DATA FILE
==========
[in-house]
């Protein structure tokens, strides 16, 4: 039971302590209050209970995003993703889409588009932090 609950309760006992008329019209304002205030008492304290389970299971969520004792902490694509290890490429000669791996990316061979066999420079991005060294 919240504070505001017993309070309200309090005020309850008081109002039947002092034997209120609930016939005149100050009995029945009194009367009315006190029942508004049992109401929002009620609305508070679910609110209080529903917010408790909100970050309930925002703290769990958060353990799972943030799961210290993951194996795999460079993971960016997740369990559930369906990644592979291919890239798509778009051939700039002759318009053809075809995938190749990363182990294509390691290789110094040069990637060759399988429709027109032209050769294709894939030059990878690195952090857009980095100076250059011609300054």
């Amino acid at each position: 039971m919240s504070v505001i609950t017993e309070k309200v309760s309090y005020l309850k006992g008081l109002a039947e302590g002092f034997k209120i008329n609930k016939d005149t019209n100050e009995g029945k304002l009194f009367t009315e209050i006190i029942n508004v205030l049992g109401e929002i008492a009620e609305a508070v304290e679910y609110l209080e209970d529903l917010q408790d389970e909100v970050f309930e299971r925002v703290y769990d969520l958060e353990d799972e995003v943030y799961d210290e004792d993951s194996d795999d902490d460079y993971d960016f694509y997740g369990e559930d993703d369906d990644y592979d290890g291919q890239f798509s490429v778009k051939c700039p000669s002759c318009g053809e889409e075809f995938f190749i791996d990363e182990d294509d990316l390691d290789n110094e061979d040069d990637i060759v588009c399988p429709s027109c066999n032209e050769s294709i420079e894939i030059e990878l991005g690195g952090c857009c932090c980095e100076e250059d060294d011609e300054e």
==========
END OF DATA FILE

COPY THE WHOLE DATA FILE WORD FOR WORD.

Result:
[in-house]
């Protein structure tokens, strides 16, 4: 039971302590209050209970995003993703889409588009932090 609950309760006992008329019209304002205030008492304290389970299971969520004792902490694509290890490429000669791996990316061979066999420079991005060294 919240504070505001017993309070309200309090005020309850008081109002039947002092034997209120609930016939005149100050009995029945009194009367009315006190029942508004049992109401929002009620609305508070679910609110209080529903917010408790909100970050309930925002703290769990958060353990799972943030799961210290993951194996795999460079993971960016997740369990559930369906990644592979291919890239798509778009051939700039002759318009053809075809995938190749990363182990294509390691290789110094040069990637060759399988429709027109032209050769294709894939030059990878690195952090857009980095100076250059011609300054």
């Amino acid at each position: 039971m919240s504070v505001i609950t017993e309070k309200v309760s309090y005020l309850k006992g008081l109002a039947e302590g002092f034997k209120i008329n609930k016939d005149t019209n100050e009995g029945k304002l009194f009367t009315e209050i006190i029942n508004v205030l049992g109401e929002i008492a009620e609305a508070v304290e679910y609110l209080e209970d529903l917010q408790d389970e909100v970050f309930e299971r925002v703290y769990d969520l958060e353990d799972e995003v943030y799961d210290e004792d993951s194996d795999d902490d460079y993971d960016f694509y997740g369990e559930d993703d369906d990644y592979d290890g291919q890239f798509s490429v778009k051939c700039p000669s002759c318009g053809e889409e075809f995938f190749i791996d990363e182990d294509d990316l390691d290789n110094e061979d040069d990637i060759v588009c399988p429709s027109c066999n032209e050769s294709i420079e894939i030059e990878l991005g690195g952090c857009c932090c980095e100076e250059d060294d011609e300054e």